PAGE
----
I wasn’t sure whether or not I would enjoy this book when I received it. The title was interesting. The subject matter was fascinating. I love history, so why not?! It would all depend on how it was written. I had not previously read any books or done any research on the Titanic and I don’t consider myself a “Titaniac” so it was a toss up on whether or not I’d really get into this. I’m surprised and happy to report that I not only enjoyed it — I LOVED it!
After the wreck of the Titanic was discovered in 1985, a reporter by the name of Robert Ballard was quoted as saying, in regards to the media hype and attention the discovery received: “When you go down there, there’s stuff all over the place. It hit an iceberg and it sank. Get over it.” The New York Times responded by saying, “There is really no getting over Titanic . . . at least not where the human imagination is concerned” (Page 226).
Almost one hundred years after the Titanic sank, it still holds public fascination. Of course, this morbid curiosity, if you will, was aided by James Cameron and most Americans will forever envision Leonardo diCaprio facing the wind screaming about being king of the world. Why is it that we cannot get enough of this tragic accident? For those who cannot – I present you with this book.
Much has been written and theorized as to what made the giant ocean liner sink (and at such a quick rate of speed) killing over 1,500 people in those icy cold waters. Two men in particular, John Chatterton and Richie Kohler, were enthused about ship wrecks and were always looking for a good story. Out of the blue they were contacted by a Philadelphia attorney by the name of David Concannon who, on a previous dive down to the Titanic, had seen some ribbons of steel that he believed held some previously undisclosed answers as to what caused the catastrophic demise of the Titanic. On a gamble, Chatterton and Kohler decided to do what was necessary to explore the underground ruins and see if they could form a new conclusive theory as to why the Titanic sunk and sunk so quickly. This book holds the findings of their underwater explorations and testing.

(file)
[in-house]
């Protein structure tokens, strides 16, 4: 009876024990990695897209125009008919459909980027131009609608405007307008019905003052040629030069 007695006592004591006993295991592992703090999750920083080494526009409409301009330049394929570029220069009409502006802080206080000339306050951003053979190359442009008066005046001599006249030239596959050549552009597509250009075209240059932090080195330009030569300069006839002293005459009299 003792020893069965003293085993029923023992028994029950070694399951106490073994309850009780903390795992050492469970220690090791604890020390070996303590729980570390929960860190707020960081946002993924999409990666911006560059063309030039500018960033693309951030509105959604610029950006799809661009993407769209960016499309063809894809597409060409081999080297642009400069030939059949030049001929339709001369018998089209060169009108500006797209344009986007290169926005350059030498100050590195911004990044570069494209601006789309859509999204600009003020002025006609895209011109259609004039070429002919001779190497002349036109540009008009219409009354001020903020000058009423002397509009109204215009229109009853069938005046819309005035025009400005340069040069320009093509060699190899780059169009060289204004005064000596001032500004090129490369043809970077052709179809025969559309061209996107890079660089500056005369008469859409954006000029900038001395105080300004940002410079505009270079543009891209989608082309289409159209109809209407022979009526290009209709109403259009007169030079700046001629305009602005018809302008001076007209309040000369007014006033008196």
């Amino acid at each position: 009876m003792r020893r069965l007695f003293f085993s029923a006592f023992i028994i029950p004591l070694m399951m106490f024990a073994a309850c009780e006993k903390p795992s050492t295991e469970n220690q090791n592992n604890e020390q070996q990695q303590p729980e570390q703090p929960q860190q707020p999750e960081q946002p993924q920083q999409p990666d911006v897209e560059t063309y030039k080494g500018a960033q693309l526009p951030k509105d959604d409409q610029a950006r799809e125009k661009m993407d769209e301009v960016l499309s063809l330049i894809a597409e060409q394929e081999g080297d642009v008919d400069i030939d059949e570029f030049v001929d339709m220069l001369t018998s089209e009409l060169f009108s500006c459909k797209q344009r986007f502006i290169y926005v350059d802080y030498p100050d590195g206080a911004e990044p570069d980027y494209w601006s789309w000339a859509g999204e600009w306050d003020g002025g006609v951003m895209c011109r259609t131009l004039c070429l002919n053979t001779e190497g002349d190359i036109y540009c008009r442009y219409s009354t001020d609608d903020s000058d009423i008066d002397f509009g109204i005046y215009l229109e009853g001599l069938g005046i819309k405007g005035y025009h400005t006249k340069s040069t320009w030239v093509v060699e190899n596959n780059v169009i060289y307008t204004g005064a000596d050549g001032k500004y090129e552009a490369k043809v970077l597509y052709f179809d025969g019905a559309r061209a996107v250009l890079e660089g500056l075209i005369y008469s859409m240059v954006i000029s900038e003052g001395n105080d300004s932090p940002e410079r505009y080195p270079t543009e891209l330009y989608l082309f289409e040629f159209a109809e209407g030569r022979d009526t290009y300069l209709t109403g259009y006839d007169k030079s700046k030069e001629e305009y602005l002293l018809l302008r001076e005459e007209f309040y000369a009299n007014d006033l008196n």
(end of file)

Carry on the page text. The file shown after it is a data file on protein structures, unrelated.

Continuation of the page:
Although the book is technical to a degree, it is written in such a way that any member of the general public could easily grasp the concepts. (Explaining it, however, is an entirely different matter. I’m at a loss — but I do understand it which is saying something.) This book is downright fascinating. It’s gripping and it’s intense. In order to explain their conclusions, the book begins at the beginning of Harland and Wolff, the company that built Titanic and her sister ships, the Olympic and Britannia. Various persons responsible for the building all of three trips are portrayed in this book. Stories of the passengers on board the night the Titanic sank are listed. It is also a haunting work.
You do have to work around some foul language. It’s not so prolific as to be distracting. You should just be aware that it exists. The content of the book is generally respectful except when describing the wit and banter between members of the modern day dive teams. The humor and language of the modern age isn’t quite as respectful but it occupies very little of the reader’s time and wasn’t enough to make me want to stop reading. On the contrary, this particular study of the Titanic made me want to keep reading until the very end.
The implications of this book are overwhelming, I know, as are my thoughts about it. It is a lot of information to take in, in a mere 276 pages. But so worth the time and effort. For any history buffs, “Titaniacs” or otherwise, I heartily recommend Titanic’s Last Secrets. It’s a different sort of read but I think you’ll like it.
Carrie comes by her book obsession honestly, having descended from a long line of bibliophiles. She blogs about books regularly at Reading to Know.